Anyone actively Invest?

penguin_316

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You're exhausting because you cannot read and decipher the facts. Rather than dispute each item, you just say "oh yea?" and call it a day.

Those who have the most to lose, have the greatest incentive to ignore the change. You are literally a taxi driver saying Uber has no use case. Well, the market chooses the winners and losers, not you. I think we have our answer.
 

penguin_316

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Tell me you know nothing about Bitcoin without telling me you know nothing about Bitcoin.
 

jaxadam

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Ten years ago I bought some bitcoins for $70 a pop and stuck them under my bed. I know I could have put them in the bank but there’s nothing shady about hiding them under my bed, I had other currencys (sic) everywhere else so I just put them there for easy access. Anyway this chick I was dating came over and stole them and even though they’re worth about 30k a pop now, it’s all good, lessons learned all around. I did the right thing. I did her a solid. She was exhausting.
 

jaxadam

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You 200% (that's the growth rate right there bro) righ bro - it's mining we're talking about here, gotta CC Glencore in that memo

There’s this carpet cleaning company or flooring service or some kind of van that has been driving around here for years and they had plastered on the side “We take Bitcoin!” Imagine collecting bitcoin as payment for cleaning carpets years ago and now being a majority stakeholder in the Jacksonville Jaguars.
 

penguin_316

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Might be a reason ConocoPhillips, for example, is mining Bitcoin. Fidelity has been mining and intergrating it into their portfolio since 2014. I can go on and on, with more examoles but you dont actually care abkut reality. You feel youre reality is truth. Unfortunately, the exponential rise of bitcoin and the numerous "deaths" undermines your opinion. How many times can it die before it finally dies?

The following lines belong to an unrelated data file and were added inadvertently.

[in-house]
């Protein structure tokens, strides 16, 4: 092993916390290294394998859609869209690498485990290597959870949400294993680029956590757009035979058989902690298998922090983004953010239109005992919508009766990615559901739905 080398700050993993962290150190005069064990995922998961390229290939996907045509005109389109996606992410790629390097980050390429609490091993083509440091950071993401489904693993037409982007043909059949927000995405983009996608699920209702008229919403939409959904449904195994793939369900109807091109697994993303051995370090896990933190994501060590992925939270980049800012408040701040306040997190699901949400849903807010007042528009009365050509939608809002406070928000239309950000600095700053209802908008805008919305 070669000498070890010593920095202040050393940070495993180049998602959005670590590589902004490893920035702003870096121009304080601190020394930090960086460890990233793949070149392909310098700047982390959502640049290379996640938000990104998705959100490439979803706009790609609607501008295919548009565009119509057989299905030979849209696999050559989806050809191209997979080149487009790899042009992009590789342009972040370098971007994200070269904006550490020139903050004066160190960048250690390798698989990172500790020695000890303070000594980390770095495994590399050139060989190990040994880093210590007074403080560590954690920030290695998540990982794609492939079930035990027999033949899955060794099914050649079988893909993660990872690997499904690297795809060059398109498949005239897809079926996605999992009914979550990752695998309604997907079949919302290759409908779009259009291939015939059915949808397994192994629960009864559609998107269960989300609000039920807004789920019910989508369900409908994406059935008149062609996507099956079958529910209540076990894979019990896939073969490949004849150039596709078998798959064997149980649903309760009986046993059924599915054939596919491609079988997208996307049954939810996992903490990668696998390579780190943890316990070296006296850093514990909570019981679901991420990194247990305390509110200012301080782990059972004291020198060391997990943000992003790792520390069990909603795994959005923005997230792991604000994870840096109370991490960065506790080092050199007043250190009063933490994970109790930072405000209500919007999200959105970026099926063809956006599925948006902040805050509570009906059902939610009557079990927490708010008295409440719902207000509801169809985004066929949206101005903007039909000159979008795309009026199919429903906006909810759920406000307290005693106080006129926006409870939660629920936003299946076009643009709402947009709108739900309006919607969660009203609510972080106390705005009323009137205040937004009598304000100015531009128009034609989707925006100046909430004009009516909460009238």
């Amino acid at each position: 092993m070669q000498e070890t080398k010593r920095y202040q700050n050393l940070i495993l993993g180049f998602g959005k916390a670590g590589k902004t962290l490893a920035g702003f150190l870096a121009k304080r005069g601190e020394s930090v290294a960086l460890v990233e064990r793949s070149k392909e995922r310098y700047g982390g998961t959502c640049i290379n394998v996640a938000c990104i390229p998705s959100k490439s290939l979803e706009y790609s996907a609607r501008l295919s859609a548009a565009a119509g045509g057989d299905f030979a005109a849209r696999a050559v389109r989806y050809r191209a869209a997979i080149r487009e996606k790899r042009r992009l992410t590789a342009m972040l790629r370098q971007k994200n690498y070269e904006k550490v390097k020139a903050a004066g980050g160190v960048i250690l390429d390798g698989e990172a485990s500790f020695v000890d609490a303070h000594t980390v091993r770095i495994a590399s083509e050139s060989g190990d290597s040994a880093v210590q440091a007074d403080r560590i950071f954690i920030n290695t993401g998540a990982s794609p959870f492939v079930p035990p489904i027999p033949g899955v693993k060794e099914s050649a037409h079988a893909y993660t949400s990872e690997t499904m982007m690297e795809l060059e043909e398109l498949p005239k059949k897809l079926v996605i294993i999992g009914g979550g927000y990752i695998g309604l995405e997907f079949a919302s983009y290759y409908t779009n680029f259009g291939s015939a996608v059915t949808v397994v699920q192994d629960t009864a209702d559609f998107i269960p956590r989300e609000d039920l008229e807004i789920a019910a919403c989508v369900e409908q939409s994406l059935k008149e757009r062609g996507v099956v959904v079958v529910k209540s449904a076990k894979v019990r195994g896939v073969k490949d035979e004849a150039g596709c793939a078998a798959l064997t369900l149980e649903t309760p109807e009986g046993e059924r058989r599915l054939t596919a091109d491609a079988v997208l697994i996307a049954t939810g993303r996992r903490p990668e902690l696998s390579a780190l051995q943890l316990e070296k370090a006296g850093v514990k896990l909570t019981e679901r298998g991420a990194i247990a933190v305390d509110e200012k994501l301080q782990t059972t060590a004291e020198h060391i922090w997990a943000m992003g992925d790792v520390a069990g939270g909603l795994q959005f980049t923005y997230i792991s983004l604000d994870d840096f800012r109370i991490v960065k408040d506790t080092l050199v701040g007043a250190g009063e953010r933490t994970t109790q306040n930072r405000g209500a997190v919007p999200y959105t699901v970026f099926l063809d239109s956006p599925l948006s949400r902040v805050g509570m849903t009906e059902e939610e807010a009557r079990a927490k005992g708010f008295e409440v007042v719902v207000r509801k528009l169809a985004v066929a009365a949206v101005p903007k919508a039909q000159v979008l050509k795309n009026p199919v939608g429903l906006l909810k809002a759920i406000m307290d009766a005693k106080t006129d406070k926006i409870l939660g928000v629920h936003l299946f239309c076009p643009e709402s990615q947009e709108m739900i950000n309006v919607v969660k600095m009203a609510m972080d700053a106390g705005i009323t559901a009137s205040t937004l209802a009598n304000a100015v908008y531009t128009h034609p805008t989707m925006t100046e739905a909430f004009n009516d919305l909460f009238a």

You know what, it's probably nothing.

Speculators just speculating, according to sevenstring finance gurus.
 
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narad

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Go figure, I would have thought the investment thread would have had less antagonism than the like politics or gun control threads. SSO always surprises.
 

Drew

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Might be a reason ConocoPhillips, for example, is mining Bitcoin. Fidelity has been mining and intergrating it into their portfolio since 2014. I can go on and on, with more examoles but you dont actually care abkut reality. You feel youre reality is truth. Unfortunately, the exponential rise of bitcoin and the numerous "deaths" undermines your opinion. How many times can it die before it finally dies?

You know what, it's probably nothing.

Speculators just speculating, according to sevenstring finance gurus.
You know, missed this earlier - ConocoPhillips isn't actually mining bitcoin, they're selling excess gas that would otherwise be burnt off to a third party miner. They're not actually mining bitcoin themselves.

Fidelity is a bit more complex, but even then... The company has had a subsidiary that allows the firm to offer indirect crypto exposure to their clients since, I believe, 2018, and a few months ago added 2-3% exposure to crypto - again, indirectly via ETFs, and not direct holdings - to a couple of their models a few months back earlier this year, as a diversification play. That's well short of the "shit, everything we know about finance is wrong, let's go all in on crypto" attitude you're taking here, in all of your own posts. They clearly don't agree, or they wouldn't have 97-98% of these models in "traditional" financial assets.

If you think me belittling your intelligence somewhere here would make this a more persuasive post, which based on your own posts here is something you evidently feel gives a post more weight, let me know and I'll be happy to comply. :wavey:
 

Drew

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The S&P's close today brings it more than 20% below its January 3rd high, meaning we're officially in bear market territory, on a combination of inflaiton worries and recession fears.